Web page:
Lawmakers on both sides of the aisle in Washington want answers on new explosive reports that a Russian spy unit paid the Taliban to attack US troops stationed in Afghanistan.
The New York Times first reported that US intelligence officials determined that a Russian military unit was secretly offering rewards to Taliban-linked militants for killing coalition forces, including the attack on US troops. The Wall Street Journal and the Washington Post also reported on the Kremlin’s efforts to mount attacks on Western troops.
Senator Bob Menéndez, DN.J., asked that the Senate vote on new sanctions against Russia.
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“If Trump refuses to hold Putin accountable for financing terrorism against US troops in Afghanistan, then Congress must step up again,” Menendez, the top Democrat on the Senate Foreign Relations Committee, tweeted.
Senator Lindsey Graham, RS.C., said it is “imperative” to get answers and urged the Trump administration to tell Congress what it knows about Russia’s efforts to pay rewards for killing US soldiers.
“I hope that the Trump Administration will take these allegations seriously and report to Congress immediately on the reliability of these news reports,” Graham, chairman of the House Judiciary Committee and a member of the Senate Foreign Relations Committee, tweeted.
The Times reported that President Trump and the White House National Security Council were briefed on Russia’s bounty rewards in late March. They discussed an appropriate response, which ranged from filing a diplomatic complaint to Moscow and economic sanctions, but the White House had yet to authorize a response.
However, the White House said Saturday that Trump was not informed of Russia’s alleged reward intelligence, but did not confirm or deny the underlying information that Russia was giving rewards for attacking US soldiers.
“The United States receives thousands of intelligence reports a day and is subject to strict scrutiny. While the White House does not routinely comment on alleged intelligence or internal deliberations, the CIA Director, the National Security Adviser and the Chief of Cabinet can confirm that neither the president nor the vice president was informed of the alleged Russian reward intelligence, “Kayleigh McEnany, White House press secretary, said in a statement. “This does not speak to the merit of the alleged intelligence but to the inaccuracy of the New York Times story that erroneously suggests that President Trump was informed on this matter.”
The reports quickly became fodder for the 2020 presidential campaign.
During a Saturday in town hall, former Vice President Joe Biden mentioned the “shocking revelation” that Trump reportedly knew about rewards for months and criticized the president for doing “something worse than nothing.”
“Not only has he failed to sanction or impose any consequences in Russia for this heinous violation of international law, Donald Trump has continued his shameful campaign of deference and degradation to Vladimir Putin,” said Biden, the alleged Democratic presidential candidate for president. . “He has had this information according to the Times, and yet he offered to host Putin in the United States and sought to invite Russia to join the G7. His entire presidency has been a gift to Putin. “
Senator Tim Kaine, a Democrat from Virginia, questioned how Trump could maintain a friendly relationship with Russian President Vladimir Putin, even by welcoming him to a G-7 Summit in the United States, while his regime allegedly attempted to kill Americans.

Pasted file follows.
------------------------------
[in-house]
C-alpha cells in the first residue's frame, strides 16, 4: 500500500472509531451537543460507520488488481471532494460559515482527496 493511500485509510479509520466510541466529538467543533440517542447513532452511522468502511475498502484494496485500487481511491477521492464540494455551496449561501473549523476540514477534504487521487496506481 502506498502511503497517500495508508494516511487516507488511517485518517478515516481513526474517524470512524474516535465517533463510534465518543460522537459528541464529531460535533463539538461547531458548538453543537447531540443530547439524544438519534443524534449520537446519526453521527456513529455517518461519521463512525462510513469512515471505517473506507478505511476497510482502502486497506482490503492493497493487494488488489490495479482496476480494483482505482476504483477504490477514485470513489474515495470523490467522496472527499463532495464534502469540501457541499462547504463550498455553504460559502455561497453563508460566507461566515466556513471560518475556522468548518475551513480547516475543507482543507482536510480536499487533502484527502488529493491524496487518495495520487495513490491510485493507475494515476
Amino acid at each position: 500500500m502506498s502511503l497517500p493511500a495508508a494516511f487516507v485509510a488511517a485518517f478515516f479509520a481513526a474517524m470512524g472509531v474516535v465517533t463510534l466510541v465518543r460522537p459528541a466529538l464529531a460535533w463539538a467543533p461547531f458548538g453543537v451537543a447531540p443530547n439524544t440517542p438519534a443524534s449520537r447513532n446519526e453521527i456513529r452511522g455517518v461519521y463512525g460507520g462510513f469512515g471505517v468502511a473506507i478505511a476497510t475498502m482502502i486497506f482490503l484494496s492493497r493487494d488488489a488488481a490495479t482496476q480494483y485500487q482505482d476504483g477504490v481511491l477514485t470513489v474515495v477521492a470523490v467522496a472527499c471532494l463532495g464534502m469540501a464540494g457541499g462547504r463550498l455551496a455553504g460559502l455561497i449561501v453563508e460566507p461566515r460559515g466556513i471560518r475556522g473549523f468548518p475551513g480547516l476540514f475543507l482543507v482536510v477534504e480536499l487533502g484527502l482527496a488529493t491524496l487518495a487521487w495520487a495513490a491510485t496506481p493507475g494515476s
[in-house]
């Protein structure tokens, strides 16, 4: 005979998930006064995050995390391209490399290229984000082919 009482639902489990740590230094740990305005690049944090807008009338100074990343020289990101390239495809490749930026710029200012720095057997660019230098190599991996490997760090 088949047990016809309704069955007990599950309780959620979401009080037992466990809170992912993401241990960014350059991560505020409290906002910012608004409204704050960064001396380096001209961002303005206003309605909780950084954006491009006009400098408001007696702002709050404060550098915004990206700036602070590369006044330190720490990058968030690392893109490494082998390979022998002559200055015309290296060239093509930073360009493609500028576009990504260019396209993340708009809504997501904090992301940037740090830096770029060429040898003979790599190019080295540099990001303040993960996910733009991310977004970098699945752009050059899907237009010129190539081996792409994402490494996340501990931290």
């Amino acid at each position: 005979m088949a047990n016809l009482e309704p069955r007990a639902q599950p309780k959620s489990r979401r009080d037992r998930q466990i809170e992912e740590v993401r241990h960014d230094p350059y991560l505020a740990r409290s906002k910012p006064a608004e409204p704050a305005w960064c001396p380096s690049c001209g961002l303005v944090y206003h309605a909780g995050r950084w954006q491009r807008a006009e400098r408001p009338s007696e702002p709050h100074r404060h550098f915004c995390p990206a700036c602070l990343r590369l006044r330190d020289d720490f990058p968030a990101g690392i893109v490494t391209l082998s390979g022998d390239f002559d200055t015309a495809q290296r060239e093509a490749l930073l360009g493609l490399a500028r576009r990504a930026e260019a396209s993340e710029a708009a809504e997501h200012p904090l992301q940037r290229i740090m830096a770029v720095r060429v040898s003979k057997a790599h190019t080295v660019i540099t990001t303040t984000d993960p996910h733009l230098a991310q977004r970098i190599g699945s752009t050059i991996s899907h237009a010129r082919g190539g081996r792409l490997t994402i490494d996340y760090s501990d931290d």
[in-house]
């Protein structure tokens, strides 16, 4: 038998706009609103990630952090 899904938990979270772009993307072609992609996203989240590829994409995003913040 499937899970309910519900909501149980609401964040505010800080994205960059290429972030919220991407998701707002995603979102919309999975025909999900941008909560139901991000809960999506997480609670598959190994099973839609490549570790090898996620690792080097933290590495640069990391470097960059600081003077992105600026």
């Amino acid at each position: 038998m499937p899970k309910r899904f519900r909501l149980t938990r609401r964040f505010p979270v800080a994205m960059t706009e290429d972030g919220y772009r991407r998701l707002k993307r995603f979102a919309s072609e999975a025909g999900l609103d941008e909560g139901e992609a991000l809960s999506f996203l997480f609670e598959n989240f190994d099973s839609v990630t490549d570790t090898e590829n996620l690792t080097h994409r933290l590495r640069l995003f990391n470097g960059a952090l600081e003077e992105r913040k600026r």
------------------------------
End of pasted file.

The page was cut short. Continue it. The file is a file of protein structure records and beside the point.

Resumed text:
“President Trump was approaching Putin and inviting him to the G7, while his administration allegedly knew that Russia was trying to kill US troops in Afghanistan and derail peace talks with the Taliban,” Kaine, the Democratic candidate for Twitter, tweeted. the 2016 vice presidency.
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Representative Mike McCaul, the top Republican on the House Foreign Affairs Committee, said he has already contacted the Trump Administration for a response.
If the reports are accurate, McCaul said, “the Administration must take swift and serious steps to hold the Putin regime accountable.”
McCaul said that if a Russian military intelligence unit were to offer Afghan militant rewards for killing US troops, “it would only deepen my serious concerns about the malicious behavior of the Putin regime globally.”
The Russian military unit secretly offered rewards for successful attacks last year in Afghanistan, The Times reported. The unit has been linked to assassination attempts in Europe. Islamist militants are believed to have raised the reward money. Twenty Americans died in combat in Afghanistan in 2019, but it was unclear if any of these deaths were related to rewards.
Representative Lee Zeldin, an Iraq war veteran, said he requested additional information. “If this is true, it would be a severe escalation by Russia,” said Zeldin, RN.Y.
The report renewed Democrats’ suspicions about Trump’s relationship with Putin stemming from Russian government interference in the 2016 election campaign.
“Lack of response by [Trump] suggests he may be indebted to Putin, “Rep. Ted Lieu, D-Calif., tweeted.”[Trump] It is putting the lives of American troops at risk by doing nothing. Having served on active duty, I consider this behavior by our Commander-in-Chief to be unacceptable. “
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During the presidential race, Russia waged a social media campaign that favored Trump and belittled Democrat Hillary Clinton and also carried out computer attacks to steal Democratic emails and publicly release them. The investigation by Special Adviser Robert Mueller, however, “did not establish that members of the Trump Campaign conspired or coordinated with the Russian government in their electoral interference activities.”
Fox News’ Madeleine Rivera contributed to this report.